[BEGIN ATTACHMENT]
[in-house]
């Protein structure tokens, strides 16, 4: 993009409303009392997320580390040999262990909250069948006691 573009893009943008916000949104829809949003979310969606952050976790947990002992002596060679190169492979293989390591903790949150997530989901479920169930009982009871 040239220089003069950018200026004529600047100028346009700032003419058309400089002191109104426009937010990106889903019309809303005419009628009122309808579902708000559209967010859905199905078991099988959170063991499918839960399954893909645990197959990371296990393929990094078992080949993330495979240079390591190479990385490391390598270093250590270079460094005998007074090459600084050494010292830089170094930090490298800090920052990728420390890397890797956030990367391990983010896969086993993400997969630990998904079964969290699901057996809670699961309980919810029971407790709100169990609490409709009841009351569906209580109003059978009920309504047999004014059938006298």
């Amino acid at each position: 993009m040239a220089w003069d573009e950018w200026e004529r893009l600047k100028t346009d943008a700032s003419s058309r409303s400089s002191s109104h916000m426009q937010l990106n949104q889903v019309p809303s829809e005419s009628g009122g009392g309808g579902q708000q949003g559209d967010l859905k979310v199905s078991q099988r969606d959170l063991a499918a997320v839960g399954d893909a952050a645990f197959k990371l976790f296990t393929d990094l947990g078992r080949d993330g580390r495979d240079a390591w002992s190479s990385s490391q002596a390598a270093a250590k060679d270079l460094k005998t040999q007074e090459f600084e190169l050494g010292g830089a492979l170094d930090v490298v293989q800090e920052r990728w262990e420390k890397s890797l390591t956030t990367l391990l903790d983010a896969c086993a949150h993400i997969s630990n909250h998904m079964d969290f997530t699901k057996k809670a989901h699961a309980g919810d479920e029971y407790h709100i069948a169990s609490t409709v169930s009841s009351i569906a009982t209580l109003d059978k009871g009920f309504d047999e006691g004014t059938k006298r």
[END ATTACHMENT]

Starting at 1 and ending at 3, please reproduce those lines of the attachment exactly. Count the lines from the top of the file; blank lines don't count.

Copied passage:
[in-house]
């Protein structure tokens, strides 16, 4: 993009409303009392997320580390040999262990909250069948006691 573009893009943008916000949104829809949003979310969606952050976790947990002992002596060679190169492979293989390591903790949150997530989901479920169930009982009871 040239220089003069950018200026004529600047100028346009700032003419058309400089002191109104426009937010990106889903019309809303005419009628009122309808579902708000559209967010859905199905078991099988959170063991499918839960399954893909645990197959990371296990393929990094078992080949993330495979240079390591190479990385490391390598270093250590270079460094005998007074090459600084050494010292830089170094930090490298800090920052990728420390890397890797956030990367391990983010896969086993993400997969630990998904079964969290699901057996809670699961309980919810029971407790709100169990609490409709009841009351569906209580109003059978009920309504047999004014059938006298």
């Amino acid at each position: 993009m040239a220089w003069d573009e950018w200026e004529r893009l600047k100028t346009d943008a700032s003419s058309r409303s400089s002191s109104h916000m426009q937010l990106n949104q889903v019309p809303s829809e005419s009628g009122g009392g309808g579902q708000q949003g559209d967010l859905k979310v199905s078991q099988r969606d959170l063991a499918a997320v839960g399954d893909a952050a645990f197959k990371l976790f296990t393929d990094l947990g078992r080949d993330g580390r495979d240079a390591w002992s190479s990385s490391q002596a390598a270093a250590k060679d270079l460094k005998t040999q007074e090459f600084e190169l050494g010292g830089a492979l170094d930090v490298v293989q800090e920052r990728w262990e420390k890397s890797l390591t956030t990367l391990l903790d983010a896969c086993a949150h993400i997969s630990n909250h998904m079964d969290f997530t699901k057996k809670a989901h699961a309980g919810d479920e029971y407790h709100i069948a169990s609490t409709v169930s009841s009351i569906a009982t209580l109003d059978k009871g009920f309504d047999e006691g004014t059938k006298r």